No need for new landlord tenant czars

The Yukon government is in the process of a much-needed revamp of the Residential Landlord and Tenant Act and has requested comments from the public.

The Yukon government is in the process of a much-needed revamp of the Residential Landlord and Tenant Act and has requested comments from the public. I’ve taken a look at the legislation and have one major issue with the construction, an issue which stems from my biggest pet peeve: when we, as a territory of 30,000, create two public bodies tasked with doing the exact same thing.

We seem to do it all the time, and it drives me a bit crazy.

In this case, the new act creates the position of director of residential tenancies, an individual who will oversee and resolve disputes between tenants and landlords. It turns out we already have a very effective dispute resolution system in place in the territory overseen by professional triers of evidence.

It is called the territorial court. We have been using it for the past 100 years, and it seems to have worked out just fine so far.

The current system for landlord-tenant dispute resolution works efficiently. The judges of the territorial court are granted the authority to determine whether evictions are lawful and what should be done with security deposits.

The aggrieved party, landlord or tenant, fills out a form at court services and delivers notice to the other party. The matter is given a court date very quickly, usually within a week, and the parties show before a judge who hears the evidence and makes a determination.

It is not a byzantine system; it is very straightforward and very accessible. Lawyers refer to it as Landlord-Tenant Court.

The strength of our current system lies in the individuals overseeing the process. Judges are uniquely equipped to deal with contractual disputes and the interpretation of legislation.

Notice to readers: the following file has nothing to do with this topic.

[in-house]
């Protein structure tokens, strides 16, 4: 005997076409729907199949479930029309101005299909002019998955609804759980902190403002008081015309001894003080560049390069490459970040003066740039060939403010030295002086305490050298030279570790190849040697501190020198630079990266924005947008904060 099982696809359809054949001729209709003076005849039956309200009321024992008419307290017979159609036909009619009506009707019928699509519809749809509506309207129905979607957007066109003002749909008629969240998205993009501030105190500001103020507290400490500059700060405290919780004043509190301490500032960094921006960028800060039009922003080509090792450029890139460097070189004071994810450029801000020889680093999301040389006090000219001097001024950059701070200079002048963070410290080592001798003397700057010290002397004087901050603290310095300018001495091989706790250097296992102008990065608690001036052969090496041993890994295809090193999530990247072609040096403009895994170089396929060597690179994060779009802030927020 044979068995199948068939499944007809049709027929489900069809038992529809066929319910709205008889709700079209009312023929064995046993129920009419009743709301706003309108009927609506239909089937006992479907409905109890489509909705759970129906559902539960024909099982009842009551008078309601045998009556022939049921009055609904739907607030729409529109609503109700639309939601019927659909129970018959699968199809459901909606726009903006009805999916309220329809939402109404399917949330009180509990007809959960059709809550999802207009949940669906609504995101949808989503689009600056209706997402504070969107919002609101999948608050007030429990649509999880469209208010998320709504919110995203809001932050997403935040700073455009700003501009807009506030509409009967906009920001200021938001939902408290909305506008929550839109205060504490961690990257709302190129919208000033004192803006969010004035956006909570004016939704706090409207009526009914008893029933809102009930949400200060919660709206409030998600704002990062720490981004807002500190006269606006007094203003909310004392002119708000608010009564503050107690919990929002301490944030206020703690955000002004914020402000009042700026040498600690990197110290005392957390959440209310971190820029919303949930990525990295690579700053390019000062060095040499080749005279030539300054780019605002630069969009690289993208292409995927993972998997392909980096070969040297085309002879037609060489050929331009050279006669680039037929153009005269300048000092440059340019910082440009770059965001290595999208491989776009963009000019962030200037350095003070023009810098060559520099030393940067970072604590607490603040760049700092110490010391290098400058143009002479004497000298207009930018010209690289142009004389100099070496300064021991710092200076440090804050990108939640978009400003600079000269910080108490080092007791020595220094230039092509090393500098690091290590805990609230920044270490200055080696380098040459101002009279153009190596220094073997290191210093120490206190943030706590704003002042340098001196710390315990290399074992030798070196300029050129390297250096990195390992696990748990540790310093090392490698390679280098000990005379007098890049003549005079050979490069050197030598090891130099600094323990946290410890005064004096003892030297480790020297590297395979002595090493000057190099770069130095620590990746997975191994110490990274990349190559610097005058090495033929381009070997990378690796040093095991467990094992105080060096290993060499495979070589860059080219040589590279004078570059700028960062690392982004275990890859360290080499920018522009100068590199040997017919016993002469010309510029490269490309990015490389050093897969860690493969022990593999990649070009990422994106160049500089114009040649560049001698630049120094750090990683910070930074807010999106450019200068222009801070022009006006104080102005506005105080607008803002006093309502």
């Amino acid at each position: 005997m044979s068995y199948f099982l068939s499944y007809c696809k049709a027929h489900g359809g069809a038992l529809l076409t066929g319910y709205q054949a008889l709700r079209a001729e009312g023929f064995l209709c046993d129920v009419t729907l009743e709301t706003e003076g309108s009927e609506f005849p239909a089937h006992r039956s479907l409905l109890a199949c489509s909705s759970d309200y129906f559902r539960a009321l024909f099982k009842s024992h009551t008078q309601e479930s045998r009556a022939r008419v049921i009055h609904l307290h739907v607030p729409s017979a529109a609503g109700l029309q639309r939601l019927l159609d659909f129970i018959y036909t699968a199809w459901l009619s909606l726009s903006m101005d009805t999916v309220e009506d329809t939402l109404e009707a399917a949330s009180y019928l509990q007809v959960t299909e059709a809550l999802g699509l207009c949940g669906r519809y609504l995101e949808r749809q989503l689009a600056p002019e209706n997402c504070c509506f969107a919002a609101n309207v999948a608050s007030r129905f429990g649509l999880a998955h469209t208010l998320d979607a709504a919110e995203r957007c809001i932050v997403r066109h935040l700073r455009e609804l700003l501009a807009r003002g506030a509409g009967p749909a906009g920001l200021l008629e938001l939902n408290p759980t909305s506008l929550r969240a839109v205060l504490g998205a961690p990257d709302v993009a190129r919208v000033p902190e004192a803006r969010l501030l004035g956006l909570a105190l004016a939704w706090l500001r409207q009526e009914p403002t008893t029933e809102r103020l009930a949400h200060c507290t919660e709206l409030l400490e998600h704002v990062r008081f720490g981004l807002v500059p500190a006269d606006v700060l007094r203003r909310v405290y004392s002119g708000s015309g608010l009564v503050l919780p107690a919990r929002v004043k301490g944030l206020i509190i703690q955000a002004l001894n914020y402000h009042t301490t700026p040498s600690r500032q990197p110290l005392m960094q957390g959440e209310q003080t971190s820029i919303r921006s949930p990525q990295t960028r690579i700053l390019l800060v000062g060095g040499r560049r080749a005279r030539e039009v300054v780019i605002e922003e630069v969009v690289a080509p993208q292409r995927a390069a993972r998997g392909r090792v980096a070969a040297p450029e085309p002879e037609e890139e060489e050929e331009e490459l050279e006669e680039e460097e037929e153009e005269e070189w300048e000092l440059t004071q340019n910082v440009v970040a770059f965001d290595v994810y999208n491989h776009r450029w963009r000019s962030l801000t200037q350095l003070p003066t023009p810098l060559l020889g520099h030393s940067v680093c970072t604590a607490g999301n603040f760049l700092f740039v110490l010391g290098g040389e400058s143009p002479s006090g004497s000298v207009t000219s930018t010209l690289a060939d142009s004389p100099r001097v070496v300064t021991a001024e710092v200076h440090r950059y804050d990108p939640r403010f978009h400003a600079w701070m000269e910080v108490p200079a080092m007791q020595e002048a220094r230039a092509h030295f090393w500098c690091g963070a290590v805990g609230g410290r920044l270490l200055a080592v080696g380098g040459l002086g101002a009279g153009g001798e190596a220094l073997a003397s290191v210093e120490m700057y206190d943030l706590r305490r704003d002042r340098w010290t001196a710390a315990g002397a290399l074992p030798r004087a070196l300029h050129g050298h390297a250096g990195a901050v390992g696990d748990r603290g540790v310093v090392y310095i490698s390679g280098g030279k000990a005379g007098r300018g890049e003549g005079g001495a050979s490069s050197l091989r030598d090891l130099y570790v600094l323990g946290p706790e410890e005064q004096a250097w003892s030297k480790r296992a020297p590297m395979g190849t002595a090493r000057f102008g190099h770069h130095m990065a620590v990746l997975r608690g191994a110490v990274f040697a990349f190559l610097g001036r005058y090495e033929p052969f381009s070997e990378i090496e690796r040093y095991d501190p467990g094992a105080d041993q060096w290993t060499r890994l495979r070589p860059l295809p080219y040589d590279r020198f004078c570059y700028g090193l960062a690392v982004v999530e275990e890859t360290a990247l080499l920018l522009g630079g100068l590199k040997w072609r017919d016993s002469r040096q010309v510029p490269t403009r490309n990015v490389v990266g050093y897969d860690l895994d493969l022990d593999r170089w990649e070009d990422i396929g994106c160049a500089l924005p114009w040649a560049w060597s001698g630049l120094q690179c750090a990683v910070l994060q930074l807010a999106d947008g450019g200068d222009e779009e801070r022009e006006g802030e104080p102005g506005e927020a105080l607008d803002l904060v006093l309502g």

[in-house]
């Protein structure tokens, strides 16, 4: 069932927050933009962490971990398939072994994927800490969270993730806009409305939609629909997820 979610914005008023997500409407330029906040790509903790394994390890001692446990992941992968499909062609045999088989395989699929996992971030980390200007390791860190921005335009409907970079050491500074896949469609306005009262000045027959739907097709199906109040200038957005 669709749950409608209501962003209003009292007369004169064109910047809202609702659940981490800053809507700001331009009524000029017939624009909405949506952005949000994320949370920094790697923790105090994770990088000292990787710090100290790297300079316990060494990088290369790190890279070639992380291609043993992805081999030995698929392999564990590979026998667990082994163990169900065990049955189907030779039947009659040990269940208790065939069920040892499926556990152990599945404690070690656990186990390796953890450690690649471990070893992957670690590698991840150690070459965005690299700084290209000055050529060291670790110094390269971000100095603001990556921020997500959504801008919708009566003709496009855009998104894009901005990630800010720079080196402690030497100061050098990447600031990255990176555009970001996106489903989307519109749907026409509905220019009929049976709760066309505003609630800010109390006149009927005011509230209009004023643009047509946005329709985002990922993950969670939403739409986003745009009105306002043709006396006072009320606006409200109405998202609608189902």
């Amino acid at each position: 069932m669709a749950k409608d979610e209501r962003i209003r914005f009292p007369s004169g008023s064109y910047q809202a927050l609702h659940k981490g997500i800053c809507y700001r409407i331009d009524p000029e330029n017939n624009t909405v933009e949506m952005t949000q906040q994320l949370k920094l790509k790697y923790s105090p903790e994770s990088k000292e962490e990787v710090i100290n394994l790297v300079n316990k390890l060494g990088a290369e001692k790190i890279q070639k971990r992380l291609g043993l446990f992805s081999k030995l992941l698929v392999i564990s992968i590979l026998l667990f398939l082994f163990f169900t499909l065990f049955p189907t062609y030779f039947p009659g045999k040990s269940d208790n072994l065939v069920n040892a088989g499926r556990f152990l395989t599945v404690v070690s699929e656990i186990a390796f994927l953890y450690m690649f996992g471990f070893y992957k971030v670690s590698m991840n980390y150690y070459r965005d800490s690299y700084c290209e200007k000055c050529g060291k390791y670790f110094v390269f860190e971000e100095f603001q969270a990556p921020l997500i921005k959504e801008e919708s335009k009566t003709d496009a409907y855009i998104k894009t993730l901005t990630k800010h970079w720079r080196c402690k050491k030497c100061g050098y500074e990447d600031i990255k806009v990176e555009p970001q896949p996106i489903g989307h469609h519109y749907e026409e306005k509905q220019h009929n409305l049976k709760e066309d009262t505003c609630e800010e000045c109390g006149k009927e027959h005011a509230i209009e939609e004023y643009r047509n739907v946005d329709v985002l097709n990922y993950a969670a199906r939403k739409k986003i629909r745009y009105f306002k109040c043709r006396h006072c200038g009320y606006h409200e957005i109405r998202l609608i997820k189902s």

By downloading the dispute resolution process to a director, we create a shadow system of justice overseen by individuals who are not possessed of the same expert oversight as judges. Why have a class of people uniquely equipped to handle disputes and then not use them when disputes arise? Why create a separate system of dispute resolution where the current system works just fine?

The only change to the current system that needs to be undertaken is granting judges the ability to award damages in relation to property destruction and unpaid rent. Currently an individual has to go through the small claims process for those two items, and it would be more efficient to deal with those issue in Landlord-Tenant Court.

Further, the new act grants the director the power to ensure that rental units are maintained to a certain level. Again, we already have an entire building safety branch within Yukon’s Department of Community Services, and bylaw at the City of Whitehorse, dedicated to ensuring buildings and property are safe and up to code.

A builder does not apply to the director of residential tenancies for an occupancy permit, so why would an owner be subject to the review of the director of residential tenancies when it comes to continued safety of the building?

Would we not want the professionals involved with building safety within the Yukon and municipal governments to be tasked with ensuring buildings are safe and up to a certain standard? Again, we are perhaps downloading review powers to an individual who is not as uniquely capable of making determinations as those individuals already inhabiting other government departments.

In short, the government already has all the enforcement tools in place to deal with residential tenancies, so why create an entirely new department to deal with what is essentially just a contract between two people?

With all that being said, and in an effort not to be seen as completely negative all of the time, I will give the government credit for deciding to forego the inclusion of any “security of tenure” provisions in the act. It’s a concept by which the landlord is restricted from evicting a tenant unless the tenant has breached the terms of the rental contract or the landlord evicts pursuant to an exemption. Examples of such exemptions are the renovation of the property or if the landlord has a family member moving in.